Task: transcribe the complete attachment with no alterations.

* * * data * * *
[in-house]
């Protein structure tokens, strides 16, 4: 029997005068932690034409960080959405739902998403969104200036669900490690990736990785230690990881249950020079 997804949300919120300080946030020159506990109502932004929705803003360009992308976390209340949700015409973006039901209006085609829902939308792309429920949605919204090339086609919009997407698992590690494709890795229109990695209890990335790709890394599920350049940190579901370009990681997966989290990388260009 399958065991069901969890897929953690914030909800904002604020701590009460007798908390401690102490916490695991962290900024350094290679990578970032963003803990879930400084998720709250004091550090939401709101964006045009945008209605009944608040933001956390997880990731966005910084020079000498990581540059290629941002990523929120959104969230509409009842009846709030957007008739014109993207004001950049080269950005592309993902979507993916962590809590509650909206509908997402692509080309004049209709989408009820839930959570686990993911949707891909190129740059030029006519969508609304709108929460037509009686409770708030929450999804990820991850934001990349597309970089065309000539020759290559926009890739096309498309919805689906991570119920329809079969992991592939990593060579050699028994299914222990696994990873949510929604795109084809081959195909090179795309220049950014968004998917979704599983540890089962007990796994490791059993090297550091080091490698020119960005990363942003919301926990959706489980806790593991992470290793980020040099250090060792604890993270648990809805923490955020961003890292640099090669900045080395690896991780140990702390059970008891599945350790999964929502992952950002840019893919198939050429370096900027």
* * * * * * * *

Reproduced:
[in-house]
């Protein structure tokens, strides 16, 4: 029997005068932690034409960080959405739902998403969104200036669900490690990736990785230690990881249950020079 997804949300919120300080946030020159506990109502932004929705803003360009992308976390209340949700015409973006039901209006085609829902939308792309429920949605919204090339086609919009997407698992590690494709890795229109990695209890990335790709890394599920350049940190579901370009990681997966989290990388260009 399958065991069901969890897929953690914030909800904002604020701590009460007798908390401690102490916490695991962290900024350094290679990578970032963003803990879930400084998720709250004091550090939401709101964006045009945008209605009944608040933001956390997880990731966005910084020079000498990581540059290629941002990523929120959104969230509409009842009846709030957007008739014109993207004001950049080269950005592309993902979507993916962590809590509650909206509908997402692509080309004049209709989408009820839930959570686990993911949707891909190129740059030029006519969508609304709108929460037509009686409770708030929450999804990820991850934001990349597309970089065309000539020759290559926009890739096309498309919805689906991570119920329809079969992991592939990593060579050699028994299914222990696994990873949510929604795109084809081959195909090179795309220049950014968004998917979704599983540890089962007990796994490791059993090297550091080091490698020119960005990363942003919301926990959706489980806790593991992470290793980020040099250090060792604890993270648990809805923490955020961003890292640099090669900045080395690896991780140990702390059970008891599945350790999964929502992952950002840019893919198939050429370096900027």